7) Reputation: While an advisor’s reputation could be addressed in several of the items above, we believe it’s important enough to stand on its own. The IT services industry is small in the sense that everyone knows everyone. People regularly change jobs and recommend respected colleagues and industry insiders to one another. If a person has been in the IT services industry long enough to become a trusted advisor, they have built a well-respected reputation over time. If a potential advisor has continually burned bridges by not working in the best interest of their client, the word goes out around the business community and it’s not long before that advisor will be out of business. Ask to speak to business owners, industry consultants or other IT executives with whom the advisor has worked. Was the best interest of that business owner their top priority? Do they possess many of the traits that we are discussing here – industry knowledge, trustworthiness, responsiveness, honesty, organization, or availability?
8) Industry Contacts: While it’s important to be knowledgeable about the changes taking place in the IT industry, it’s also important for the M&A advisor to maintain a Rolodex of industry contacts (buyers and sellers). An advisor who is well established in your industry can not only help you endure impending business storms but introduce you to potential buyers, sellers, partners and other resources you should know. Speak to them about their connections and access their industry resources to see if they can add value to your transaction.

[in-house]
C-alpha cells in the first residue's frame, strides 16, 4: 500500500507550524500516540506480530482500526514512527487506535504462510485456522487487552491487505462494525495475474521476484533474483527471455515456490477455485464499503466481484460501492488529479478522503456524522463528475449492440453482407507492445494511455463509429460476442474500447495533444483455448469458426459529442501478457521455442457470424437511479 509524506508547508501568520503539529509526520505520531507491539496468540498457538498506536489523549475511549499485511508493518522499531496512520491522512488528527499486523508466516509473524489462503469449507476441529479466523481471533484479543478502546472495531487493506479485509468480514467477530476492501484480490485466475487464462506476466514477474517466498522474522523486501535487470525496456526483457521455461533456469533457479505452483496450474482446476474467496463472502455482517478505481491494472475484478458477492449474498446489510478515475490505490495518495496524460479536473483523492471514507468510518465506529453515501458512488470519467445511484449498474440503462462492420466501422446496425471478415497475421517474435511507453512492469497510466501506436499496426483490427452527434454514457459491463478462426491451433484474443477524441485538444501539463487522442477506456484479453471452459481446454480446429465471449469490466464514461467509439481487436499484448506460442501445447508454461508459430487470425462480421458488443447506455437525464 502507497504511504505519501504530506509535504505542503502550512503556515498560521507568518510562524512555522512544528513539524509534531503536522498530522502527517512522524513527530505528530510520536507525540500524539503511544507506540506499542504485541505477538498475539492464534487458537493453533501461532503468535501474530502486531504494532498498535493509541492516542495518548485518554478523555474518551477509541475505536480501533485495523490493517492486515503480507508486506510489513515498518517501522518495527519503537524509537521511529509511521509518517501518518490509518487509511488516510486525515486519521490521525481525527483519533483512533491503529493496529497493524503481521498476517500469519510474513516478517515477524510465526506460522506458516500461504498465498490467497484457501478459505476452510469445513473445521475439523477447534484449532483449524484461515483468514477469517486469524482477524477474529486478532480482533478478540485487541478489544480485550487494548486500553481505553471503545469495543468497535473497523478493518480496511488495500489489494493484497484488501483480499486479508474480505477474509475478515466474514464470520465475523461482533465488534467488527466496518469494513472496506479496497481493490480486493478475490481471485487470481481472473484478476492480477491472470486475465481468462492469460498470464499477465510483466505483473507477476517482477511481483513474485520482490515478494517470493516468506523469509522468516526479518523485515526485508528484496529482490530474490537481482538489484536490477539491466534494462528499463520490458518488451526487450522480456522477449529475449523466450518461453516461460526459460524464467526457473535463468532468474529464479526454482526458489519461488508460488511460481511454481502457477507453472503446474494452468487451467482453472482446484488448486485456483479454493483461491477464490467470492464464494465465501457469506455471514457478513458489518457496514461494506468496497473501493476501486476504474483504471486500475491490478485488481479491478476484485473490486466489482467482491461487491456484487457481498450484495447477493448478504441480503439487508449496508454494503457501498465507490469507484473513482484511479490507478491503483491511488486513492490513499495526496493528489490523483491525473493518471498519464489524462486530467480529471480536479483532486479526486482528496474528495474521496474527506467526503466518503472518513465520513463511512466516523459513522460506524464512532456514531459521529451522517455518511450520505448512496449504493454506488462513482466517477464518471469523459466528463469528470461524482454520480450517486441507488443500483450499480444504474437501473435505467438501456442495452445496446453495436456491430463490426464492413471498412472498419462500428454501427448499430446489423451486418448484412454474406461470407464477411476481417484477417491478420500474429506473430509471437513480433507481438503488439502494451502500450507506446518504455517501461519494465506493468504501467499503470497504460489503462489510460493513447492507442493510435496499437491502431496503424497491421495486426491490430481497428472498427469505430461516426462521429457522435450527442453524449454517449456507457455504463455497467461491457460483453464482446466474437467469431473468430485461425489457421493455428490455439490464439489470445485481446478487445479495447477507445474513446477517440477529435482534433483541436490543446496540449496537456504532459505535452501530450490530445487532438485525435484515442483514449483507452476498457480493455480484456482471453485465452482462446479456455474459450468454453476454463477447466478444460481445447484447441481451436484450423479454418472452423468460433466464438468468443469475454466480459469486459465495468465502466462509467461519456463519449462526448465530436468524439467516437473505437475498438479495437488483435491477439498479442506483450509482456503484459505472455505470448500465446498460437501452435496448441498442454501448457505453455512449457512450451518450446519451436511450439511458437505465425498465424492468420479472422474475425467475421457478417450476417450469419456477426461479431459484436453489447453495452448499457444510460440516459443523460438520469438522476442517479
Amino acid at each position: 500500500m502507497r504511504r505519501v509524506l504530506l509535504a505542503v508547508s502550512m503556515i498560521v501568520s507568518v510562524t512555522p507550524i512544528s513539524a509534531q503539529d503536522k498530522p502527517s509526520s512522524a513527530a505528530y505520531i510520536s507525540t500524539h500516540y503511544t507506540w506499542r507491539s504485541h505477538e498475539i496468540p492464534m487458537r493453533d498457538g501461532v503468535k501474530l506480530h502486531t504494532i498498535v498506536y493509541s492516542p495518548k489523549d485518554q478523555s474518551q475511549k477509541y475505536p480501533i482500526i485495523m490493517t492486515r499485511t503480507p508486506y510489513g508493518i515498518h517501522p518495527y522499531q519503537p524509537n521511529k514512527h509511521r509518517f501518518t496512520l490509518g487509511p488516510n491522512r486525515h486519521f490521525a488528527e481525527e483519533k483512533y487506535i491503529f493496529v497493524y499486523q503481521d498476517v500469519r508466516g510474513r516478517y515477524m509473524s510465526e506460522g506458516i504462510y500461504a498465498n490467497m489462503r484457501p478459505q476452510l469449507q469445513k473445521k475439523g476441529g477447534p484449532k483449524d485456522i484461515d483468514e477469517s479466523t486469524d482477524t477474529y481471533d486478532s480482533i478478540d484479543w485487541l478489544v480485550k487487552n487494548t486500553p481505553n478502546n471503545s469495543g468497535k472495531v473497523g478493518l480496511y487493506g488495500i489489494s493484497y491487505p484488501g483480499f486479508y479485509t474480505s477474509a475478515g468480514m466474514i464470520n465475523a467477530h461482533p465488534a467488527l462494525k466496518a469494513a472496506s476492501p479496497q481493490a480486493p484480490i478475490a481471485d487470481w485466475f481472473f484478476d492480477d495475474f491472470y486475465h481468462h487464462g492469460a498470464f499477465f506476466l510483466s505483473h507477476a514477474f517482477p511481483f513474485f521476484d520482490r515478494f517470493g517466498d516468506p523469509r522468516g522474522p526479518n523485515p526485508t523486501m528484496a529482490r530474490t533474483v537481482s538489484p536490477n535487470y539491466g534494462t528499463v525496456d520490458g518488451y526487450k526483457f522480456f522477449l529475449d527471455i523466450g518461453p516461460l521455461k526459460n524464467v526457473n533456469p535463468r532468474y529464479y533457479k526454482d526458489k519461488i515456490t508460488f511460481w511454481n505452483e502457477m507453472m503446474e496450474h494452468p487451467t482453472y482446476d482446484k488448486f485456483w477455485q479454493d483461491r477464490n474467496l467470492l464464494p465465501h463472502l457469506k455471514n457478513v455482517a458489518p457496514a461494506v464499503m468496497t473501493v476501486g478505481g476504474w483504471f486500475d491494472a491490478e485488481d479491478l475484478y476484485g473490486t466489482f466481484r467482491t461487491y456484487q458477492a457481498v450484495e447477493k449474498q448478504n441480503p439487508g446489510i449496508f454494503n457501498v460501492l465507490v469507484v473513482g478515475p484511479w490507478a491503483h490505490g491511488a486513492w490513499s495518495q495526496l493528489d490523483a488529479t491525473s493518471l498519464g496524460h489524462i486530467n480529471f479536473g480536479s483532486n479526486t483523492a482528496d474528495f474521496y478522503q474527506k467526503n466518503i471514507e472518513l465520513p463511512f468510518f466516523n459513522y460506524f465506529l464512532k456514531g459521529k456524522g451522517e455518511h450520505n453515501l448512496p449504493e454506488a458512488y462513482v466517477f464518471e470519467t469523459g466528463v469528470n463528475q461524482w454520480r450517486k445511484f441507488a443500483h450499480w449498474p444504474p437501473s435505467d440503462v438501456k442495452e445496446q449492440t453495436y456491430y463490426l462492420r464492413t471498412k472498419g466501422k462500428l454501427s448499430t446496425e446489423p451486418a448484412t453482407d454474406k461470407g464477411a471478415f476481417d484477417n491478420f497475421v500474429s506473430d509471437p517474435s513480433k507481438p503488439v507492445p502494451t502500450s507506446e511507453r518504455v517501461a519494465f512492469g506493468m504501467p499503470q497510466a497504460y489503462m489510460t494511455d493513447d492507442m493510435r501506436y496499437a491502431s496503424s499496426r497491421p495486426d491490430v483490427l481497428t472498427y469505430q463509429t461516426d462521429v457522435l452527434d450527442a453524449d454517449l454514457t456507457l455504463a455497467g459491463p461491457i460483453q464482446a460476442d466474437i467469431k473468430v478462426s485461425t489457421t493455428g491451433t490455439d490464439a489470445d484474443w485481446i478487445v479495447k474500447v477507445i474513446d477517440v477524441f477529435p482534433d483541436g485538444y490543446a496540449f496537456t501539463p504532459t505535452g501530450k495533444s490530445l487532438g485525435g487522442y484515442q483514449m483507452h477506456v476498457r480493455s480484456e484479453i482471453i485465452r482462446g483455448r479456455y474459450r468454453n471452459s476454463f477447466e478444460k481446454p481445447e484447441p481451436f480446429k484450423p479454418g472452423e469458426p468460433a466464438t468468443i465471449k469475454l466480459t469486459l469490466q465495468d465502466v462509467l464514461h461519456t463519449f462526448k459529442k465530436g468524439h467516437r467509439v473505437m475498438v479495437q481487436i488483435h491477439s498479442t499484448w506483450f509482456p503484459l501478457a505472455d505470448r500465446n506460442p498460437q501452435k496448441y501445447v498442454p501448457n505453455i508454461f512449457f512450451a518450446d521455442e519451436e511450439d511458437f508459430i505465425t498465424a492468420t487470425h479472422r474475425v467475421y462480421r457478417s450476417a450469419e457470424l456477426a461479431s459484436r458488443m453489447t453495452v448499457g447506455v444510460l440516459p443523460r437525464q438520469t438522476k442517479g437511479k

9) Mediation: Mediation is defined as “a dynamic and interactive process where a neutral third party assists disputing parties in resolving conflict through the use of communications and negotiation. Mediation is forward-looking with the goal being a resolution that each party can live with and trust.” Although you may not feel it’s necessary to hire a personal advisor to work with you throughout the entire M&A process, it may be helpful to hire an advisor who can act as a mediator during the valuation phase, contract negotiations, or even post close. An impartial mediator can help establish a level of trust and understanding which can lead to a successful outcome for both parties.
Whether you’re buying or selling a web hosting, MSP or other IT services business, this is an important life event. Anyone can call themselves a business broker, but a true M&A advisor will become a confidant, counsellor, and partner. Selecting the wrong person can significantly disrupt the process, reducing your business’ value and possibly ending the negotiations all together. Having the right person who is by your side throughout this journey will help align you and your business to deliver the most profitable and successful outcome.
Founded in 2005, The Host Broker has been the M&A advisor of choice for web hosters, MSPs, data centers, IaaS providers, IT security firms, SaaS providers, ISPs, and systems integrators for 14 years. We have successfully completed hundreds of transactions, working closely with both buyers and sellers. Our experience enables us to anticipate roadblocks and hazards while also uncovering unexpected opportunities.
Call us at 1-888-436-5262 to discuss how we can help you on your M&A journey. For a free evaluation of your business click here Free Evaluation.